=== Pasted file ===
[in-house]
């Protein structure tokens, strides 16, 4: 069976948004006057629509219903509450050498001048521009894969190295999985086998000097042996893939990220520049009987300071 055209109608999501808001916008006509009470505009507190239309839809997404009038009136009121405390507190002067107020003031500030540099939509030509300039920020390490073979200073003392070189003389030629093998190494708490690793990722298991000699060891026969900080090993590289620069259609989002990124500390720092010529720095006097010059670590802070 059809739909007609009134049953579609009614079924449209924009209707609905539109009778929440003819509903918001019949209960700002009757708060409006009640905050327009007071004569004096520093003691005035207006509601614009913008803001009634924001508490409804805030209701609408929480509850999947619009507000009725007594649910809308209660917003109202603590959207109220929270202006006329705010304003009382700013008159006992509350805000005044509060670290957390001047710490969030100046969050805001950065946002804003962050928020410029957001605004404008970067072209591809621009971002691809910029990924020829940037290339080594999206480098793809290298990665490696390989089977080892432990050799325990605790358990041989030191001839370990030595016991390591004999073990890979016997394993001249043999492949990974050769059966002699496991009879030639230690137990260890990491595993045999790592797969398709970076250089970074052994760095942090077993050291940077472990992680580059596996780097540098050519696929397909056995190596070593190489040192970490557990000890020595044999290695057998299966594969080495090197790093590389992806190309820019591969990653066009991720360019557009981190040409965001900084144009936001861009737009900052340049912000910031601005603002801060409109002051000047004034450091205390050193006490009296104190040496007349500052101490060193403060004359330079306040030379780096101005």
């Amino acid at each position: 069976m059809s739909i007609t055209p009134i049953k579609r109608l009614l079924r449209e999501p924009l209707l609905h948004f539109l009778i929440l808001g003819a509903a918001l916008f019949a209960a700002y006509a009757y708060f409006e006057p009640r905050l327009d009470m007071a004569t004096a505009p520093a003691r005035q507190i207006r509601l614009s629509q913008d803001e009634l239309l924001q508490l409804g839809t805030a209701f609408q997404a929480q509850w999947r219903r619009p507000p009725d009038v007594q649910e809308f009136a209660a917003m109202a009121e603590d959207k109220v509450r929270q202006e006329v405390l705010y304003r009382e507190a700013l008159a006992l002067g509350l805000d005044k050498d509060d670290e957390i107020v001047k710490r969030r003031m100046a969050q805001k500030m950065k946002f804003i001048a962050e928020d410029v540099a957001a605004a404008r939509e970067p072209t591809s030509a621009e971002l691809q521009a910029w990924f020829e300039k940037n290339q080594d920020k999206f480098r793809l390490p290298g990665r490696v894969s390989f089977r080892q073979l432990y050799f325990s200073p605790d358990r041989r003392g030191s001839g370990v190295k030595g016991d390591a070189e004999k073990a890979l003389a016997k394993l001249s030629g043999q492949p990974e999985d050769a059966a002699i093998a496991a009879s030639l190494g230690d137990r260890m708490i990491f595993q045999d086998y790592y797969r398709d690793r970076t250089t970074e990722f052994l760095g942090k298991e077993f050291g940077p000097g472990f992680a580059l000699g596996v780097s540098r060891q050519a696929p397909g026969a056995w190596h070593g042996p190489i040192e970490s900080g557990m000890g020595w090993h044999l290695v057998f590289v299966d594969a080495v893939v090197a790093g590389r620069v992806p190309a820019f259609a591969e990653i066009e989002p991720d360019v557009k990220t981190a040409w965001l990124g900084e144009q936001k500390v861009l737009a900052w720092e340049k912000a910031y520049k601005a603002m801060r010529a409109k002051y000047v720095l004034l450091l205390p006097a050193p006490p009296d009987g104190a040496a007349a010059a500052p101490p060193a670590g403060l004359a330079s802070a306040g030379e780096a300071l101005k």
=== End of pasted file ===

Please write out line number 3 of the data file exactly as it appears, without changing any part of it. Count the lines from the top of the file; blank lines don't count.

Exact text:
């Amino acid at each position: 069976m059809s739909i007609t055209p009134i049953k579609r109608l009614l079924r449209e999501p924009l209707l609905h948004f539109l009778i929440l808001g003819a509903a918001l916008f019949a209960a700002y006509a009757y708060f409006e006057p009640r905050l327009d009470m007071a004569t004096a505009p520093a003691r005035q507190i207006r509601l614009s629509q913008d803001e009634l239309l924001q508490l409804g839809t805030a209701f609408q997404a929480q509850w999947r219903r619009p507000p009725d009038v007594q649910e809308f009136a209660a917003m109202a009121e603590d959207k109220v509450r929270q202006e006329v405390l705010y304003r009382e507190a700013l008159a006992l002067g509350l805000d005044k050498d509060d670290e957390i107020v001047k710490r969030r003031m100046a969050q805001k500030m950065k946002f804003i001048a962050e928020d410029v540099a957001a605004a404008r939509e970067p072209t591809s030509a621009e971002l691809q521009a910029w990924f020829e300039k940037n290339q080594d920020k999206f480098r793809l390490p290298g990665r490696v894969s390989f089977r080892q073979l432990y050799f325990s200073p605790d358990r041989r003392g030191s001839g370990v190295k030595g016991d390591a070189e004999k073990a890979l003389a016997k394993l001249s030629g043999q492949p990974e999985d050769a059966a002699i093998a496991a009879s030639l190494g230690d137990r260890m708490i990491f595993q045999d086998y790592y797969r398709d690793r970076t250089t970074e990722f052994l760095g942090k298991e077993f050291g940077p000097g472990f992680a580059l000699g596996v780097s540098r060891q050519a696929p397909g026969a056995w190596h070593g042996p190489i040192e970490s900080g557990m000890g020595w090993h044999l290695v057998f590289v299966d594969a080495v893939v090197a790093g590389r620069v992806p190309a820019f259609a591969e990653i066009e989002p991720d360019v557009k990220t981190a040409w965001l990124g900084e144009q936001k500390v861009l737009a900052w720092e340049k912000a910031y520049k601005a603002m801060r010529a409109k002051y000047v720095l004034l450091l205390p006097a050193p006490p009296d009987g104190a040496a007349a010059a500052p101490p060193a670590g403060l004359a330079s802070a306040g030379e780096a300071l101005k």